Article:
Budget explanation shows why Marysville doesn’t have the money others do

MARYSVILLE – During the budget hearing at the school board meeting Monday night, finance director Mike Sullivan explained why the Marysville School District doesn’t have as much money for teacher salary increases as some other districts.

He explained Marysville voters approved a tax levy rate of $2.97 per $1,000 valuation of their home and property for 2019. On a $400,000 home, that would be $1,188 a year. However, the state legislature is limiting districts to charge $1.50 per $1,000 valuation. That same house will now bring in $600 a year. Sullivan explained that districts with more-expensive housing that only had to charge $1.74 per $1,000 in 2018, like Northshore for example, are only being cut about 14 percent compared to the 60 percent reduction in Marysville.

So, while the state is giving districts more, local levy amounts vary.

When it’s all said and done, Marysville will end up getting about $1,500 per student, while other districts, such as Northshore, will get closer to $2,500 per student.

For Marysville to be able to provide $2,500 per student, it would need to charge $2.67 per $1,000 valuation, still $1.01 less per $1,000 than taxpayers voted to pay.

At the end of the meeting, directors Chris Nation and Tom Albright said districts in the same situation as Marysville will continue to battle for equality with the legislature.

“The poorer kids are being punished,” Albright said, adding everyone knows it actually costs more to educate poor children. “They’re going about this backwards.”

He continued saying, “Our community voted to support kids, but the legislature won’t let us.”

Nation added that the legislature needs to do what’s right. “We need to educate them about the haves and have nots,” he said. “Our students suffer.”

During the hearing, teacher Becky Roberts asked since the district is getting $20 million more from the state, where is that money going?

Sullivan responded that some of the money is for new teachers to reduce class size, but mainly, “We’re losing the levy funds, so the (state) money is going there. The levy decline is taking its toll.

He added, “For us it’s pretty close to equal” – the amount that will be lost from the levy and the amount the state is providing.

Sullivan said Marysville teachers for years have been “grandfathered” in at a higher pay scale than other teachers statewide. Also, he said smaller districts have been able to give teachers double-digit raises because their staffs have less experience and make less.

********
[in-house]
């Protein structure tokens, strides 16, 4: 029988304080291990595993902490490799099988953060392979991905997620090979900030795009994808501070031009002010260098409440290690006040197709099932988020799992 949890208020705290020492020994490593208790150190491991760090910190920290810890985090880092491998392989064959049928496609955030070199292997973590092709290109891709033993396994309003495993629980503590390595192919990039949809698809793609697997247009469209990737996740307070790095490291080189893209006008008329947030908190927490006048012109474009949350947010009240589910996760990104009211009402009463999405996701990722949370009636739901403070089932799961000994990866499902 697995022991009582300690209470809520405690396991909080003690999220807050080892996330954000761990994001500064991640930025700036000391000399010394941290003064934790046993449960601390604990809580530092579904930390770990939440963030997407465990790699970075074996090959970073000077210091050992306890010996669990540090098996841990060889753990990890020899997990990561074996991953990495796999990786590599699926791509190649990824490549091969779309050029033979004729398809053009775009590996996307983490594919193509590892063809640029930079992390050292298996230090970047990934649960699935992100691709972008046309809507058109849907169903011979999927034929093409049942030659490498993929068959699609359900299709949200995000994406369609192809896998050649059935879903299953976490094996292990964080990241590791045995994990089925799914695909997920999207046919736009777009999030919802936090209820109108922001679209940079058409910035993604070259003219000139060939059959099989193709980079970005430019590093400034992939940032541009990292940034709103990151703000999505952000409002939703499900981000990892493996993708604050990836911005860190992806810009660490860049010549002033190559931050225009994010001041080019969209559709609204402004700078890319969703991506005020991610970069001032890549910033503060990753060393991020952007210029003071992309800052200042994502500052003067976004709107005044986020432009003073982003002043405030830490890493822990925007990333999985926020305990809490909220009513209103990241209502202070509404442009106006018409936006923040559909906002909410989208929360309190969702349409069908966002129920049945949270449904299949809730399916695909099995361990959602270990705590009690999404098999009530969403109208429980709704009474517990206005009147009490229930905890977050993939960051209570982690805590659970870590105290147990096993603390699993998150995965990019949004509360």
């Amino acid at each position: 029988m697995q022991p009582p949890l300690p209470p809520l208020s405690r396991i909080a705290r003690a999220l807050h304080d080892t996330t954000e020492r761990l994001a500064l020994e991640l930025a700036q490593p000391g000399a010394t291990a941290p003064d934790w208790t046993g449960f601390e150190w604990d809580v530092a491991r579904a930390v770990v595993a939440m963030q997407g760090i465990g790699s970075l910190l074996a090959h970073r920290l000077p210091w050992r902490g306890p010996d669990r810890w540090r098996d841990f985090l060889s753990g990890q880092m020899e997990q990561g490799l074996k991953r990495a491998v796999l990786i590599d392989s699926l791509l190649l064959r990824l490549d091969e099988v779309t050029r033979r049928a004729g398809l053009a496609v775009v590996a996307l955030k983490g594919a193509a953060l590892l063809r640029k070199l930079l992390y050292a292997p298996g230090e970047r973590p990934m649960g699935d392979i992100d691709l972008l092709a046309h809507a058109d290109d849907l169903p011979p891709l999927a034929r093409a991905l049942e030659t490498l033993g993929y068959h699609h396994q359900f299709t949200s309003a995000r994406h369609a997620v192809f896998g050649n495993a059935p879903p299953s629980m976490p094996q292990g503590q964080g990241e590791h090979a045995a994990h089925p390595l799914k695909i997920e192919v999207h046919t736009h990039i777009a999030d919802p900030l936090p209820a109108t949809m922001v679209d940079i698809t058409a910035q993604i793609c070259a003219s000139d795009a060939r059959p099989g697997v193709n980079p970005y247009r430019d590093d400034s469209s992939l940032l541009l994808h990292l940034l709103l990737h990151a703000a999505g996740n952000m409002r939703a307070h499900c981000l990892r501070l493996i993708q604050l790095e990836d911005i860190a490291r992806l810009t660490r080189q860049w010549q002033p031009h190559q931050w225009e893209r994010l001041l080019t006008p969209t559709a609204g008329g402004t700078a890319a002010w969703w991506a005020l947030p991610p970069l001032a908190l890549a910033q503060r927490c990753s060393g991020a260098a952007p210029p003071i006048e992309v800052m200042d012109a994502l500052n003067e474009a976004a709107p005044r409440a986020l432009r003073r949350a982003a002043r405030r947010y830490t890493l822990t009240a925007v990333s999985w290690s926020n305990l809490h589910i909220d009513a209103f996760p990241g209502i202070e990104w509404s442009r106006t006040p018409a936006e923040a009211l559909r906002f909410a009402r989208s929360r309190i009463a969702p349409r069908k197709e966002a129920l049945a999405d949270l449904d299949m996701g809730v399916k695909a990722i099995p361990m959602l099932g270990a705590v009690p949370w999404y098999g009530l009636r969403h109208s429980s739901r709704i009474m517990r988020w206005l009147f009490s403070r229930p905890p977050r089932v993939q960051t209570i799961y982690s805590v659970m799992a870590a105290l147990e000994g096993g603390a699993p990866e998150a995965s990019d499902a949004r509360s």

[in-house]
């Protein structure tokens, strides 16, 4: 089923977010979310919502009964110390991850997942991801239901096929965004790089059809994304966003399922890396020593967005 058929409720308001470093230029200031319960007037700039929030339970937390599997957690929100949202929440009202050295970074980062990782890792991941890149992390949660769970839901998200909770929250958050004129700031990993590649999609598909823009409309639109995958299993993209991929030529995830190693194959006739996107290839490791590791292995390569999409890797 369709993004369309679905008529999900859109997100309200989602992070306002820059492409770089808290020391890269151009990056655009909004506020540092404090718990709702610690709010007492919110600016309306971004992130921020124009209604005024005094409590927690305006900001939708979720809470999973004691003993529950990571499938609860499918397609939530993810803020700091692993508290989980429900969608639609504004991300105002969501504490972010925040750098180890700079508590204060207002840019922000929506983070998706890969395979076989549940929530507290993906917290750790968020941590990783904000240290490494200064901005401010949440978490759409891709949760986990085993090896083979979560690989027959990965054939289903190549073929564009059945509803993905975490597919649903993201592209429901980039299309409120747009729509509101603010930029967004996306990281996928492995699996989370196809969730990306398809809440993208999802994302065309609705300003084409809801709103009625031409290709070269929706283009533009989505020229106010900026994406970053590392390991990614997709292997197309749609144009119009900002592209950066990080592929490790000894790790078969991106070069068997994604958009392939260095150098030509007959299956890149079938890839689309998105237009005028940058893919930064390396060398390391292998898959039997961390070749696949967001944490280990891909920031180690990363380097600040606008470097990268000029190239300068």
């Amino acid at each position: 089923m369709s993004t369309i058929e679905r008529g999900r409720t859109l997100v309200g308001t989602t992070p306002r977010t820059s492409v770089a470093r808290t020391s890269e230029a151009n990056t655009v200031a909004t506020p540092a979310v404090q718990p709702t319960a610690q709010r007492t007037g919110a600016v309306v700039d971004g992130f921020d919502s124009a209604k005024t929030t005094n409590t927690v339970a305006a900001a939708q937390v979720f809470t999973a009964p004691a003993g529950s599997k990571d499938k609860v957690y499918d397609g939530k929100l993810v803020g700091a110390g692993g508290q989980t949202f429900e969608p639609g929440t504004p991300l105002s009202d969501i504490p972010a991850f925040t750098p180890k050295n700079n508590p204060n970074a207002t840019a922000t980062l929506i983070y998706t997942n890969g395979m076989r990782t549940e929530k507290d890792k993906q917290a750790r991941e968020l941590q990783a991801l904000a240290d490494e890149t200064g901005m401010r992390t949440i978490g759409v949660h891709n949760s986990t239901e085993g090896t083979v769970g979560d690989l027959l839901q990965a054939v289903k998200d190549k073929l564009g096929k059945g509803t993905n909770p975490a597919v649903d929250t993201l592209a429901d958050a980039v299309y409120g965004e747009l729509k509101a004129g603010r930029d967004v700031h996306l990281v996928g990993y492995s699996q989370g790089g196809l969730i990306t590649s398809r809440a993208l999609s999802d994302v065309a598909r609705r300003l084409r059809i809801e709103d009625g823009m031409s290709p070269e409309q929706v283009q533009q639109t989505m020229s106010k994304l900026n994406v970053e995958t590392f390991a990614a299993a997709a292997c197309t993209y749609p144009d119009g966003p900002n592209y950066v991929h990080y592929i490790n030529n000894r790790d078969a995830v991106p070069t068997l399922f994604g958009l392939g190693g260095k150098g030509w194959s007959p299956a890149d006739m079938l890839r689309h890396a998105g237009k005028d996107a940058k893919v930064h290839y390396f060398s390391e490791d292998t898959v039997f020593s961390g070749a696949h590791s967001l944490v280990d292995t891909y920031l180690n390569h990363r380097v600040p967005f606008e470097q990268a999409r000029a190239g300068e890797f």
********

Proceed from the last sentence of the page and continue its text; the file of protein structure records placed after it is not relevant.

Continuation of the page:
Another issue is Marysville keeps receiving less money from the state because each year it loses an average of 100 students who decide to go elsewhere for numerous reasons.

Sullivan said many students are transferring to Lakewood because of its new high school. “We want students here, but our facilities are a challenge for us,” interim superintendent Jason Thompson said. Sullivan said the district actually loses more kids at the middle school level, saying getting into 10th Street is the only acceptable choice for some people in town.

The district also loses a lot of kids in kindergarten because parents take them to schools near their child-care facility.

Audience members questioned how the district can adopt a budget when negotiations are still going on with teachers.

Sullivan said the state mandates all districts have a budget by Aug. 31. There is a contingency fund of $3 million, and the budget also could be amended later if it has to be.

Some of the state money also will go to special education, which has operated at a loss previously. Sullivan’s goal is for it to break even.

Finally, he said the district will have a surplus of $5 million this year, which will be added to the $12 million already saved.

“The reserves will be used up in following years just continuing to do what we’re already doing,” Sullivan said.

In other news, the board decided to stick with Sodexo as its food provider, even though it loses money.

Thompson said food is not a money maker for schools.

“It’s a money loser, but kids need it,” Sullivan said.

He said the district will continue to work with Sodexo on different options. He mentioned something like a “grab and go” meal might be popular. He said having lunch times as early as 10:30 a.m. doesn’t help with sales. Nation suggested surveying parents and kids about why they aren’t buying school food.

Also, during the public comment period, Susan Walters said she was “disgusted” with the board for approving changes at Marysville Getchell and Marysville-Pilchuck high schools without getting all the facts Nation had asked for previously.

She predicted more students will go elsewhere as a result.

“It’s heart-breaking you’re tearing it apart,” she said of Small Learning Communities.

2018-19 Budget Highlights

•General Fund $166,879,445

•Capital Projects Fund $9,455,561

•Transportation Vehicle Fund $1,075,000

•Debt Service Fund $9,173,419

•Associated Student Body Fund $3,225,913

•10,609 students, 753 certificated staff, 428 certified staff

Looking ahead in the four-year budget

•Local taxes will drop $6 million

•State will contribute $3.2 million more